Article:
Who Sets the Line and Sports Betting Odds?
If you've ever found yourself cursing the game line or completely dumbfounded at how a basketball total from an obscure league like the Chinese basketball league lands right on the "over/under" number, I can assure you that you are not alone. Setting the right number is the heartbeat of any sportsbook, which is why they hire the sharpest minds in the betting game and task them with calculating the lines. It's not often you come across a line that is far off from what actually happens in the game. Sportsbooks have the utmost trust in their linesmakers, so that when they post their lines to the betting public they aren't vulnerable to big losses.
A linemaker or oddsmaker is the person responsible for creating lines and totals on their own. Sometimes they are part of a larger group of people, depending on the magnitude of the event that needs a betting line.
A linemaker has a huge responsibility to put out solid lines and/or totals. A linemaker typically starts from scratch in games between two teams and must figure out which team should be labelled as the favorite and by how many points. If the lines are sharp and the book makes a lot of money then the linemaker(s) will be given a pat on the back. If the lines or totals are off, the result could end up costing the sportsbook a ton of money on that specific event.
How do Linemakers Create Their Lines?
Much like an artist, each linemaker has their own unique approaching when setting their odds. They also put in a ton of time with each line to ensure both sides get action. They are also very secretive about their approach, but one thing we do know for sure -- they have access to the latest and most advanced technology that allows them to run their numbers, statistical data and historical trends and all that fun stuff to help them come up with the best line possible.
Linemakers create their line with the sole focus on how people are likely to bet on a game. The outcome of the game does not matter prior to making these lines. The only thing that matters is setting a line that is able to split the action between both sides, thus allowing the sportsbooks to profit without any risk. The next time you look at a line, remember that it is not a representative of how the linemaker thinks a game will turn out but instead how they think the betting public will bet it.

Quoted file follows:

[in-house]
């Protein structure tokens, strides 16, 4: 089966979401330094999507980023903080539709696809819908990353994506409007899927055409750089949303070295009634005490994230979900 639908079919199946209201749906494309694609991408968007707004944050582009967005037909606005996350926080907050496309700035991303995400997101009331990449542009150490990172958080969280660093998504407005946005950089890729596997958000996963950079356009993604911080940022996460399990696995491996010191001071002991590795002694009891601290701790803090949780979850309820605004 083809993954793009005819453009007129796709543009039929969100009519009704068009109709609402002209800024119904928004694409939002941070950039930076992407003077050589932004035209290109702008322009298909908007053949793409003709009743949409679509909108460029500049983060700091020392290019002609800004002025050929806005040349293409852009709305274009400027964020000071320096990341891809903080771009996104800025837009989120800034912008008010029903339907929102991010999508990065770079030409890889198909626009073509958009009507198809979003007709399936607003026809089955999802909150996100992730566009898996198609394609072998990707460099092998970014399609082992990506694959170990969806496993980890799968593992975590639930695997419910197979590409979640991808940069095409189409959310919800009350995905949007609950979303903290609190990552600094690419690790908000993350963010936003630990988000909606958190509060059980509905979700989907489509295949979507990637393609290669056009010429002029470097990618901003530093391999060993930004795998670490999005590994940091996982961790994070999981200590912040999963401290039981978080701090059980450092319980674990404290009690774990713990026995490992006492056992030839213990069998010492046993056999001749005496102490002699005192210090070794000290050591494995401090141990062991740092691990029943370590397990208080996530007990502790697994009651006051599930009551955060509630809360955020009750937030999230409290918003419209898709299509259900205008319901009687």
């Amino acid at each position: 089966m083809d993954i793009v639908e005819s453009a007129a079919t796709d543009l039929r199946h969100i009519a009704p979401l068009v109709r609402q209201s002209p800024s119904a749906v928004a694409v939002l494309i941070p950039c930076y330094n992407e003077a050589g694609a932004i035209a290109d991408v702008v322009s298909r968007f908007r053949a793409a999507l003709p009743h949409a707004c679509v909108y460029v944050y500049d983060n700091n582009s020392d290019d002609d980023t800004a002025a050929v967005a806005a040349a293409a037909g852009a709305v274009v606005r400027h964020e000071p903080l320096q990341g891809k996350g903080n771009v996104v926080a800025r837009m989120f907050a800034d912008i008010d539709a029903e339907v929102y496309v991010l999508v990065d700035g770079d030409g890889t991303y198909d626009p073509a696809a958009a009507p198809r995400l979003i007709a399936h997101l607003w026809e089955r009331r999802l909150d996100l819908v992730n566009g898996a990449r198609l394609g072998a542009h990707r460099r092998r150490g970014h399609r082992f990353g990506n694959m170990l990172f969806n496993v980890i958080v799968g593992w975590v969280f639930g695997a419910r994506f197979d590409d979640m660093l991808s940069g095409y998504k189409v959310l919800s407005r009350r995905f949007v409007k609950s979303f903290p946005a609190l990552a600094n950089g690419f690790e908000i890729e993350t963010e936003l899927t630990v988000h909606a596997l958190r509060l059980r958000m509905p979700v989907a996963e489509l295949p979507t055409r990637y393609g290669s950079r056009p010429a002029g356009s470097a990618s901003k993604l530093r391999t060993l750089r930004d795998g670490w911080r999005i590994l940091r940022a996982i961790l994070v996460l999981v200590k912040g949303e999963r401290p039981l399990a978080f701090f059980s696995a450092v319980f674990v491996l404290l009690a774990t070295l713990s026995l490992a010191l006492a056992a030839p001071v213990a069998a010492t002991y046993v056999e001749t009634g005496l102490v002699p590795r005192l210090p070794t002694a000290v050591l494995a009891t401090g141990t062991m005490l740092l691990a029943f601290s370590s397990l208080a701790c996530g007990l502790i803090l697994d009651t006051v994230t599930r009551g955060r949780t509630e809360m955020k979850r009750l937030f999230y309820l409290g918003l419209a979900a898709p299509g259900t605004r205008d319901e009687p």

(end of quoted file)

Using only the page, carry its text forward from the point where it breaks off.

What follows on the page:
If you are a patient bettor and have some time to watch the line movement in the lead up to game time, you can take a wait-and-see approach to ensure you get the best number possible. If you are looking to bet an underdog, there will be a time - even for a few minutes where the number you want is available to bet on. The same can be said of the favorite. Monitoring line movement is a good way to improve your win percentage over the long term.
Can You Beat a Linemaker?
Linemakers generally have enough time to put out a solid number, as most lines are out well in advance of the games. For example, the NFL has their games lined week by week starting in June. Sportsbooks do this to gauge the thought process of the betting public, and then they can adjust their lines when the time comes. This is simply referred to the opening line, which is almost always different from the closing line at game time.
Sometimes the linemakers are under the gun and tight for time, which is when soft lines are posted. Take a college football Saturday for instance - most of the games (a lot of them) reach the halftime break at around the same time, which gives linemakers a very short turn around to produce a solid halftime line . These halftime lines are usually thought up in advance of the game reaching halftime and then adjusted to compensate for how the first half actually played out. Because of the number of games, some games (usually lesser schools/conferences) slip under the radar and sportsbooks hope that sharp bettors or the betting public miss the opportunity to jump on a soft line. Books can usually get away with this since the betting public tend to stick to betting games on national TV or on teams they've actually heard of.
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